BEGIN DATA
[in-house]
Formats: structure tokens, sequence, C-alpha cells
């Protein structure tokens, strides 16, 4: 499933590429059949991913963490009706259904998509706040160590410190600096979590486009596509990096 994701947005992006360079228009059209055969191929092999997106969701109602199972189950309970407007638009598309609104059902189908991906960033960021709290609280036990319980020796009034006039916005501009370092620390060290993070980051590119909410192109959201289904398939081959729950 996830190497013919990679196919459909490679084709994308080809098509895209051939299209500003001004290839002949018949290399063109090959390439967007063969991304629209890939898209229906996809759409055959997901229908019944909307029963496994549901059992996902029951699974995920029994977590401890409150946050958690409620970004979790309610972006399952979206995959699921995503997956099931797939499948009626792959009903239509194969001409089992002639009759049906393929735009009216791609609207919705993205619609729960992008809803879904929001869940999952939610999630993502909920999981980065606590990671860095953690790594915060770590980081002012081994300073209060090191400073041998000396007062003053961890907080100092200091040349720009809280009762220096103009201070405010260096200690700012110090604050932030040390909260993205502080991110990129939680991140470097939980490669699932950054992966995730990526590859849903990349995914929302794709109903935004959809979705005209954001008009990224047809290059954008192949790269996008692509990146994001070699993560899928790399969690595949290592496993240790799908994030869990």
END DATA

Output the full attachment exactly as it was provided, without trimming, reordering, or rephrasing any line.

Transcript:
[in-house]
Formats: structure tokens, sequence, C-alpha cells
């Protein structure tokens, strides 16, 4: 499933590429059949991913963490009706259904998509706040160590410190600096979590486009596509990096 994701947005992006360079228009059209055969191929092999997106969701109602199972189950309970407007638009598309609104059902189908991906960033960021709290609280036990319980020796009034006039916005501009370092620390060290993070980051590119909410192109959201289904398939081959729950 996830190497013919990679196919459909490679084709994308080809098509895209051939299209500003001004290839002949018949290399063109090959390439967007063969991304629209890939898209229906996809759409055959997901229908019944909307029963496994549901059992996902029951699974995920029994977590401890409150946050958690409620970004979790309610972006399952979206995959699921995503997956099931797939499948009626792959009903239509194969001409089992002639009759049906393929735009009216791609609207919705993205619609729960992008809803879904929001869940999952939610999630993502909920999981980065606590990671860095953690790594915060770590980081002012081994300073209060090191400073041998000396007062003053961890907080100092200091040349720009809280009762220096103009201070405010260096200690700012110090604050932030040390909260993205502080991110990129939680991140470097939980490669699932950054992966995730990526590859849903990349995914929302794709109903935004959809979705005209954001008009990224047809290059954008192949790269996008692509990146994001070699993560899928790399969690595949290592496993240790799908994030869990």